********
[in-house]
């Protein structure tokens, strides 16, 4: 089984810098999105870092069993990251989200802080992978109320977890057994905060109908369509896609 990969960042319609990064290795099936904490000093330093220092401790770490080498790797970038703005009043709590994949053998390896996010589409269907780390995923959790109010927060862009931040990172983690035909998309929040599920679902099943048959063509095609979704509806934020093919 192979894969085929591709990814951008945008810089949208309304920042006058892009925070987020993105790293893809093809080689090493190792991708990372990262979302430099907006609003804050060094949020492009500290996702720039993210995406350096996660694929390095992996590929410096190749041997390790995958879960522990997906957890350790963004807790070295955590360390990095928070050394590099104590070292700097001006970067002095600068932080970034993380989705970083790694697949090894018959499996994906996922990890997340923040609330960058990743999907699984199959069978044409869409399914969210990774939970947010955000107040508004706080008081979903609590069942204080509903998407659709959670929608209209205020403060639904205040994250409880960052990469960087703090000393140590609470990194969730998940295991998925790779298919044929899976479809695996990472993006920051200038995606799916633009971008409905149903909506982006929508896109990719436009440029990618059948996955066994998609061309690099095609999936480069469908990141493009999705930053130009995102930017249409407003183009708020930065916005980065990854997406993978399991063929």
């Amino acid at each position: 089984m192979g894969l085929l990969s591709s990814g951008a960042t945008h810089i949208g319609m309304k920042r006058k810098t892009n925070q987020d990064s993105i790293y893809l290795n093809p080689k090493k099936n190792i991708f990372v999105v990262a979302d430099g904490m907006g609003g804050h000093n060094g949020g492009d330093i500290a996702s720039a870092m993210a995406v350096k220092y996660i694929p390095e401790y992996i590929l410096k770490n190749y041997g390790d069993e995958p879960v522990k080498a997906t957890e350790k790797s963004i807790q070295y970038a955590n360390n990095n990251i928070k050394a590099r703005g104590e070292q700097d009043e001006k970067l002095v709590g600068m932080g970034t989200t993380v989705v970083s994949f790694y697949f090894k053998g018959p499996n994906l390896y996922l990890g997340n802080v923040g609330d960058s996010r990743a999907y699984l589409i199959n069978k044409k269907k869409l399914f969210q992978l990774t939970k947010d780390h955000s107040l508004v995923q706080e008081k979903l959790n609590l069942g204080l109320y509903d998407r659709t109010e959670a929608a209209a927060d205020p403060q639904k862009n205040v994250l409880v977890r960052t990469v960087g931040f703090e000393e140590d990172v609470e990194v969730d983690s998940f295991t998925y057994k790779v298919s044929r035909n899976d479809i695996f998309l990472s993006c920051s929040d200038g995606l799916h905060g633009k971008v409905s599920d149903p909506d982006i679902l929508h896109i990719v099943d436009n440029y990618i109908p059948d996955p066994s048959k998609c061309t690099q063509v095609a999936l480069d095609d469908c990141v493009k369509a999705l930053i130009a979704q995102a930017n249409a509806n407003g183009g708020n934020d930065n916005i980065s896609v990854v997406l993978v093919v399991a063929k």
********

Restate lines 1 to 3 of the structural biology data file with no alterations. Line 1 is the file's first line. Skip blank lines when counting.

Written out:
[in-house]
């Protein structure tokens, strides 16, 4: 089984810098999105870092069993990251989200802080992978109320977890057994905060109908369509896609 990969960042319609990064290795099936904490000093330093220092401790770490080498790797970038703005009043709590994949053998390896996010589409269907780390995923959790109010927060862009931040990172983690035909998309929040599920679902099943048959063509095609979704509806934020093919 192979894969085929591709990814951008945008810089949208309304920042006058892009925070987020993105790293893809093809080689090493190792991708990372990262979302430099907006609003804050060094949020492009500290996702720039993210995406350096996660694929390095992996590929410096190749041997390790995958879960522990997906957890350790963004807790070295955590360390990095928070050394590099104590070292700097001006970067002095600068932080970034993380989705970083790694697949090894018959499996994906996922990890997340923040609330960058990743999907699984199959069978044409869409399914969210990774939970947010955000107040508004706080008081979903609590069942204080509903998407659709959670929608209209205020403060639904205040994250409880960052990469960087703090000393140590609470990194969730998940295991998925790779298919044929899976479809695996990472993006920051200038995606799916633009971008409905149903909506982006929508896109990719436009440029990618059948996955066994998609061309690099095609999936480069469908990141493009999705930053130009995102930017249409407003183009708020930065916005980065990854997406993978399991063929």
């Amino acid at each position: 089984m192979g894969l085929l990969s591709s990814g951008a960042t945008h810089i949208g319609m309304k920042r006058k810098t892009n925070q987020d990064s993105i790293y893809l290795n093809p080689k090493k099936n190792i991708f990372v999105v990262a979302d430099g904490m907006g609003g804050h000093n060094g949020g492009d330093i500290a996702s720039a870092m993210a995406v350096k220092y996660i694929p390095e401790y992996i590929l410096k770490n190749y041997g390790d069993e995958p879960v522990k080498a997906t957890e350790k790797s963004i807790q070295y970038a955590n360390n990095n990251i928070k050394a590099r703005g104590e070292q700097d009043e001006k970067l002095v709590g600068m932080g970034t989200t993380v989705v970083s994949f790694y697949f090894k053998g018959p499996n994906l390896y996922l990890g997340n802080v923040g609330d960058s996010r990743a999907y699984l589409i199959n069978k044409k269907k869409l399914f969210q992978l990774t939970k947010d780390h955000s107040l508004v995923q706080e008081k979903l959790n609590l069942g204080l109320y509903d998407r659709t109010e959670a929608a209209a927060d205020p403060q639904k862009n205040v994250l409880v977890r960052t990469v960087g931040f703090e000393e140590d990172v609470e990194v969730d983690s998940f295991t998925y057994k790779v298919s044929r035909n899976d479809i695996f998309l990472s993006c920051s929040d200038g995606l799916h905060g633009k971008v409905s599920d149903p909506d982006i679902l929508h896109i990719v099943d436009n440029y990618i109908p059948d996955p066994s048959k998609c061309t690099q063509v095609a999936l480069d095609d469908c990141v493009k369509a999705l930053i130009a979704q995102a930017n249409a509806n407003g183009g708020n934020d930065n916005i980065s896609v990854v997406l993978v093919v399991a063929k």